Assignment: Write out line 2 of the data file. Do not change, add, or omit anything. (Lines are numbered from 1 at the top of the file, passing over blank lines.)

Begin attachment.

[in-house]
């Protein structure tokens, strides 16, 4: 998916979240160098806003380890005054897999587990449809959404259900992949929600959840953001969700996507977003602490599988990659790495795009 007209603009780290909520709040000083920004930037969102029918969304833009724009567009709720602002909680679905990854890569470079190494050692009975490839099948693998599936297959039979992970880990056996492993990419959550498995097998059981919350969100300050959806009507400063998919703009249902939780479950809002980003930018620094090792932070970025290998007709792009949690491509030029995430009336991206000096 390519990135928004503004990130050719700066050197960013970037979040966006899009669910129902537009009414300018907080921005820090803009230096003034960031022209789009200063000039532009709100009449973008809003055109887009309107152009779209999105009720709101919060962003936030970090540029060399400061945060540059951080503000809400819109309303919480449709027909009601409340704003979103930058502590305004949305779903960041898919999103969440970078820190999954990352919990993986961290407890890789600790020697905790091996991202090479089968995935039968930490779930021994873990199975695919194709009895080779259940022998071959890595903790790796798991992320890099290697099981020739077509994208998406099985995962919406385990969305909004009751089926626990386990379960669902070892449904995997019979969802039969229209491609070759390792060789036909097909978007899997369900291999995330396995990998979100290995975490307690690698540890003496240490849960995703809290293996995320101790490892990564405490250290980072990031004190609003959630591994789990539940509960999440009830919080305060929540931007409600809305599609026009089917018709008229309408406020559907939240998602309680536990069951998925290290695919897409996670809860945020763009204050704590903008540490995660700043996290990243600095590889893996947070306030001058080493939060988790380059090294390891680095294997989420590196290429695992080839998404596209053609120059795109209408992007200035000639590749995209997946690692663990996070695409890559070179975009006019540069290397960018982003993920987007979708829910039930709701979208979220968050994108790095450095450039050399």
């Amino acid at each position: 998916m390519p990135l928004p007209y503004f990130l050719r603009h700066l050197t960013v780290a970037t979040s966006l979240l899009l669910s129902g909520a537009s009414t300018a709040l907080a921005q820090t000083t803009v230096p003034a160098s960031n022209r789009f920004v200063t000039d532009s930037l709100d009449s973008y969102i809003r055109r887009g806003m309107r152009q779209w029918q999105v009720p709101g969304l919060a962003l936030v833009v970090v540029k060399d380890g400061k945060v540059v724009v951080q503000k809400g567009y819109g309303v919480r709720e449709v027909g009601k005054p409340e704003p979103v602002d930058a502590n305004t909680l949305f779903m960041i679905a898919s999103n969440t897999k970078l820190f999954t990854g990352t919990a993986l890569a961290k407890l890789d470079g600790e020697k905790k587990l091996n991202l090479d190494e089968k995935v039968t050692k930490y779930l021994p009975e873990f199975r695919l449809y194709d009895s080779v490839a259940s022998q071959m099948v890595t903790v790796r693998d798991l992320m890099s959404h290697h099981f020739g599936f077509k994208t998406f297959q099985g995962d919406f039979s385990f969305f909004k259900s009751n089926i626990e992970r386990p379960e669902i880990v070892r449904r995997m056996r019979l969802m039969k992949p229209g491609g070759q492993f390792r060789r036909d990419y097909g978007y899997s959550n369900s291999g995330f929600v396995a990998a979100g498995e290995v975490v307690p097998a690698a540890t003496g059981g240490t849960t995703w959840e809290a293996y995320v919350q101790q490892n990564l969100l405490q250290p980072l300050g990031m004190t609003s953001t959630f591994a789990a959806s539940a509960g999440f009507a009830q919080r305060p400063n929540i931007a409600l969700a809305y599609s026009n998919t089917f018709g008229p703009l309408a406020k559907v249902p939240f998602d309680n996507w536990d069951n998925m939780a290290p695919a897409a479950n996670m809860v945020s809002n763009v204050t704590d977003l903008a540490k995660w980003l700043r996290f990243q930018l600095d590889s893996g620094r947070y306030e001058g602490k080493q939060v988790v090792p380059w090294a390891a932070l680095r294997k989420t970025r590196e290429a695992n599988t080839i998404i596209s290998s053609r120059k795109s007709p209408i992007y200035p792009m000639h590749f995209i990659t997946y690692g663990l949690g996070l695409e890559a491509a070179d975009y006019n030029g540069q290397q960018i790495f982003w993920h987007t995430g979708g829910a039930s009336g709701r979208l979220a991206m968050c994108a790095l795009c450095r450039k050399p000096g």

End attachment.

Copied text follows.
């Protein structure tokens, strides 16, 4: 998916979240160098806003380890005054897999587990449809959404259900992949929600959840953001969700996507977003602490599988990659790495795009 007209603009780290909520709040000083920004930037969102029918969304833009724009567009709720602002909680679905990854890569470079190494050692009975490839099948693998599936297959039979992970880990056996492993990419959550498995097998059981919350969100300050959806009507400063998919703009249902939780479950809002980003930018620094090792932070970025290998007709792009949690491509030029995430009336991206000096 390519990135928004503004990130050719700066050197960013970037979040966006899009669910129902537009009414300018907080921005820090803009230096003034960031022209789009200063000039532009709100009449973008809003055109887009309107152009779209999105009720709101919060962003936030970090540029060399400061945060540059951080503000809400819109309303919480449709027909009601409340704003979103930058502590305004949305779903960041898919999103969440970078820190999954990352919990993986961290407890890789600790020697905790091996991202090479089968995935039968930490779930021994873990199975695919194709009895080779259940022998071959890595903790790796798991992320890099290697099981020739077509994208998406099985995962919406385990969305909004009751089926626990386990379960669902070892449904995997019979969802039969229209491609070759390792060789036909097909978007899997369900291999995330396995990998979100290995975490307690690698540890003496240490849960995703809290293996995320101790490892990564405490250290980072990031004190609003959630591994789990539940509960999440009830919080305060929540931007409600809305599609026009089917018709008229309408406020559907939240998602309680536990069951998925290290695919897409996670809860945020763009204050704590903008540490995660700043996290990243600095590889893996947070306030001058080493939060988790380059090294390891680095294997989420590196290429695992080839998404596209053609120059795109209408992007200035000639590749995209997946690692663990996070695409890559070179975009006019540069290397960018982003993920987007979708829910039930709701979208979220968050994108790095450095450039050399």